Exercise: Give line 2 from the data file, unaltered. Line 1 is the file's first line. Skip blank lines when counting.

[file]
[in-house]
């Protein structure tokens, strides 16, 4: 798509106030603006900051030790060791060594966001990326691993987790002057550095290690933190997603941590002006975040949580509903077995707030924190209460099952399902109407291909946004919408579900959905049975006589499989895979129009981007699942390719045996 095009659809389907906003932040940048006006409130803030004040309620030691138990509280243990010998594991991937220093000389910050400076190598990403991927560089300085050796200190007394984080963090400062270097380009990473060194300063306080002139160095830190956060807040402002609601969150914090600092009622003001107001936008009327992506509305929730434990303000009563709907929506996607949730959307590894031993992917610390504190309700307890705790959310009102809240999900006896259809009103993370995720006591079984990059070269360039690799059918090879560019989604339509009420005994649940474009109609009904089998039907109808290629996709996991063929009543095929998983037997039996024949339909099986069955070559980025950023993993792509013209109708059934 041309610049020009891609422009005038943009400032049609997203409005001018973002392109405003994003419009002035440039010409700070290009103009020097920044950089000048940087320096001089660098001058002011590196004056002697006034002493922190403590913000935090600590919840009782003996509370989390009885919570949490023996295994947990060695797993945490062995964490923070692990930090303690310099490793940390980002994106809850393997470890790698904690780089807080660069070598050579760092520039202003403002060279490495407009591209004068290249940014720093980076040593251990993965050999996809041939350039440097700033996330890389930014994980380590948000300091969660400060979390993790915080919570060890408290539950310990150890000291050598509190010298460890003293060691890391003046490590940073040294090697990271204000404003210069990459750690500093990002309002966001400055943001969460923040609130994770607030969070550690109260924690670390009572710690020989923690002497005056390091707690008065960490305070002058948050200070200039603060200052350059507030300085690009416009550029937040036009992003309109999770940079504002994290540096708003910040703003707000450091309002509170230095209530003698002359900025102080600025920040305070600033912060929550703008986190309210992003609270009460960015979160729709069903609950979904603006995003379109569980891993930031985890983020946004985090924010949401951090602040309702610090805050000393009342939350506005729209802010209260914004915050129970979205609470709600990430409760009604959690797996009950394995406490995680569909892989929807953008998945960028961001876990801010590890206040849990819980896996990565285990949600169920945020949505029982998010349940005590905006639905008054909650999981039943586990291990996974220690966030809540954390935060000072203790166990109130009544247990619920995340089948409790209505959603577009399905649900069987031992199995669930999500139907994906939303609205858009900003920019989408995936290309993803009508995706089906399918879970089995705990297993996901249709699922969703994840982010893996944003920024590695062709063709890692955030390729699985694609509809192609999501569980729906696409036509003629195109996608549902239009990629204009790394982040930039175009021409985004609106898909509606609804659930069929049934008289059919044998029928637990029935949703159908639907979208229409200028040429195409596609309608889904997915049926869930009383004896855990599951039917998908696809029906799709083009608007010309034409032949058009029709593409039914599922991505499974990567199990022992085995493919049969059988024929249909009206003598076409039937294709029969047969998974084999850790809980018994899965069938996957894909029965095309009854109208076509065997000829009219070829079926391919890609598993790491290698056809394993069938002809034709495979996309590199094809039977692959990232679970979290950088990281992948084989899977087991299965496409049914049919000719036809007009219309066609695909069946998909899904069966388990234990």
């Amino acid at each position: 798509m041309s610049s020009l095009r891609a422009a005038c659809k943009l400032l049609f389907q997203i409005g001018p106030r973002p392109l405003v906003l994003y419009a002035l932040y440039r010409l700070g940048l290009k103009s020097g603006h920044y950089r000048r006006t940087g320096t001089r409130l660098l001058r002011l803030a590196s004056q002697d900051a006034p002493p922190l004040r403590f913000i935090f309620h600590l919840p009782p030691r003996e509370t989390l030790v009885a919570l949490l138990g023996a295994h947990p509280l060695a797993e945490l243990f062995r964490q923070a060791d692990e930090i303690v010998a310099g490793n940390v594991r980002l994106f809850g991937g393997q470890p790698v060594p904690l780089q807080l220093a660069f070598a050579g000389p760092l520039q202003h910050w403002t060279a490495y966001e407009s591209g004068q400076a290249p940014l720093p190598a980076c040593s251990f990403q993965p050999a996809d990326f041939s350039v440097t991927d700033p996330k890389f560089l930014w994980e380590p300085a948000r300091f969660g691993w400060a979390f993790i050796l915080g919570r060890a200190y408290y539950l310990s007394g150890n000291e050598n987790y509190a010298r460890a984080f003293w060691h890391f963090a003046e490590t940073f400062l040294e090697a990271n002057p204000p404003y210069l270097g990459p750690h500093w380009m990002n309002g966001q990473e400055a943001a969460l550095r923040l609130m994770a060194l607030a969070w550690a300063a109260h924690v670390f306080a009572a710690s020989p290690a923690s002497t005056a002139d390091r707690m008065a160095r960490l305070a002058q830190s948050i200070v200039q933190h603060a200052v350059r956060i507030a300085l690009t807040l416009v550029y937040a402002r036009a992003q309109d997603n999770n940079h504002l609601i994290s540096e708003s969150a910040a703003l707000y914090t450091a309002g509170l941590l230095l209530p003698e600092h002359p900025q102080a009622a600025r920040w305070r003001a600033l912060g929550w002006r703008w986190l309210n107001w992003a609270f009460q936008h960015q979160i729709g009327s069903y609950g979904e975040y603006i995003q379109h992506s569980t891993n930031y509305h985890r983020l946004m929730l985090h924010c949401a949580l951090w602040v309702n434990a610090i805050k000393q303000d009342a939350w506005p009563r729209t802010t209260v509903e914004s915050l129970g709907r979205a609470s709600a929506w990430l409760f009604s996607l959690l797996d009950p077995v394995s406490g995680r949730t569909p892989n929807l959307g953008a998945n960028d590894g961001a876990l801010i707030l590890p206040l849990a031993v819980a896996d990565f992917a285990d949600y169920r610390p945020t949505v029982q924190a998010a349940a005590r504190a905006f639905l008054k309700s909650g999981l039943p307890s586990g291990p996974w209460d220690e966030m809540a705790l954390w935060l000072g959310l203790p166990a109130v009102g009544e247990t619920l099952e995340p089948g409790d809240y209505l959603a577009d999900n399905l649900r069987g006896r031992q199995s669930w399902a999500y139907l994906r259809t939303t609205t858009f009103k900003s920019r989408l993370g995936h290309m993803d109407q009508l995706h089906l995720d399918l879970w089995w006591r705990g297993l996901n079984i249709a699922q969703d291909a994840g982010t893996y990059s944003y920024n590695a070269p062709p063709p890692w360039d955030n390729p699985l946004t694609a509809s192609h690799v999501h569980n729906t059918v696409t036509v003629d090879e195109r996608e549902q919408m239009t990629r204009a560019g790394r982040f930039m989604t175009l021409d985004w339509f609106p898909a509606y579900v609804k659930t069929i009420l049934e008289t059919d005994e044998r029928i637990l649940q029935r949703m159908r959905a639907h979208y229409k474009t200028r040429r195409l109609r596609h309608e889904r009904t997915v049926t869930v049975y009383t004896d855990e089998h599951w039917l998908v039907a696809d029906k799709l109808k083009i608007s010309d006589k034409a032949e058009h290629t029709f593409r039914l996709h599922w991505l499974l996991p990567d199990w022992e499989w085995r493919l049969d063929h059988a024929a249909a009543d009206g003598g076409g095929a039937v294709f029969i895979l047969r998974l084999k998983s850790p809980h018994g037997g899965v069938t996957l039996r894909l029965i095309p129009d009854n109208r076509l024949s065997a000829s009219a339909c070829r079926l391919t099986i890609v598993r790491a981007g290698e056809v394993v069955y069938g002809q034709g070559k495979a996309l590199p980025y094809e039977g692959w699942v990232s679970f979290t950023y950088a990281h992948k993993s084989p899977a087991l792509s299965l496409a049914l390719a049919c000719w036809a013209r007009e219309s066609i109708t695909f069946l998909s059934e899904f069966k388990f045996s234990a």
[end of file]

């Protein structure tokens, strides 16, 4: 798509106030603006900051030790060791060594966001990326691993987790002057550095290690933190997603941590002006975040949580509903077995707030924190209460099952399902109407291909946004919408579900959905049975006589499989895979129009981007699942390719045996 095009659809389907906003932040940048006006409130803030004040309620030691138990509280243990010998594991991937220093000389910050400076190598990403991927560089300085050796200190007394984080963090400062270097380009990473060194300063306080002139160095830190956060807040402002609601969150914090600092009622003001107001936008009327992506509305929730434990303000009563709907929506996607949730959307590894031993992917610390504190309700307890705790959310009102809240999900006896259809009103993370995720006591079984990059070269360039690799059918090879560019989604339509009420005994649940474009109609009904089998039907109808290629996709996991063929009543095929998983037997039996024949339909099986069955070559980025950023993993792509013209109708059934 041309610049020009891609422009005038943009400032049609997203409005001018973002392109405003994003419009002035440039010409700070290009103009020097920044950089000048940087320096001089660098001058002011590196004056002697006034002493922190403590913000935090600590919840009782003996509370989390009885919570949490023996295994947990060695797993945490062995964490923070692990930090303690310099490793940390980002994106809850393997470890790698904690780089807080660069070598050579760092520039202003403002060279490495407009591209004068290249940014720093980076040593251990993965050999996809041939350039440097700033996330890389930014994980380590948000300091969660400060979390993790915080919570060890408290539950310990150890000291050598509190010298460890003293060691890391003046490590940073040294090697990271204000404003210069990459750690500093990002309002966001400055943001969460923040609130994770607030969070550690109260924690670390009572710690020989923690002497005056390091707690008065960490305070002058948050200070200039603060200052350059507030300085690009416009550029937040036009992003309109999770940079504002994290540096708003910040703003707000450091309002509170230095209530003698002359900025102080600025920040305070600033912060929550703008986190309210992003609270009460960015979160729709069903609950979904603006995003379109569980891993930031985890983020946004985090924010949401951090602040309702610090805050000393009342939350506005729209802010209260914004915050129970979205609470709600990430409760009604959690797996009950394995406490995680569909892989929807953008998945960028961001876990801010590890206040849990819980896996990565285990949600169920945020949505029982998010349940005590905006639905008054909650999981039943586990291990996974220690966030809540954390935060000072203790166990109130009544247990619920995340089948409790209505959603577009399905649900069987031992199995669930999500139907994906939303609205858009900003920019989408995936290309993803009508995706089906399918879970089995705990297993996901249709699922969703994840982010893996944003920024590695062709063709890692955030390729699985694609509809192609999501569980729906696409036509003629195109996608549902239009990629204009790394982040930039175009021409985004609106898909509606609804659930069929049934008289059919044998029928637990029935949703159908639907979208229409200028040429195409596609309608889904997915049926869930009383004896855990599951039917998908696809029906799709083009608007010309034409032949058009029709593409039914599922991505499974990567199990022992085995493919049969059988024929249909009206003598076409039937294709029969047969998974084999850790809980018994899965069938996957894909029965095309009854109208076509065997000829009219070829079926391919890609598993790491290698056809394993069938002809034709495979996309590199094809039977692959990232679970979290950088990281992948084989899977087991299965496409049914049919000719036809007009219309066609695909069946998909899904069966388990234990």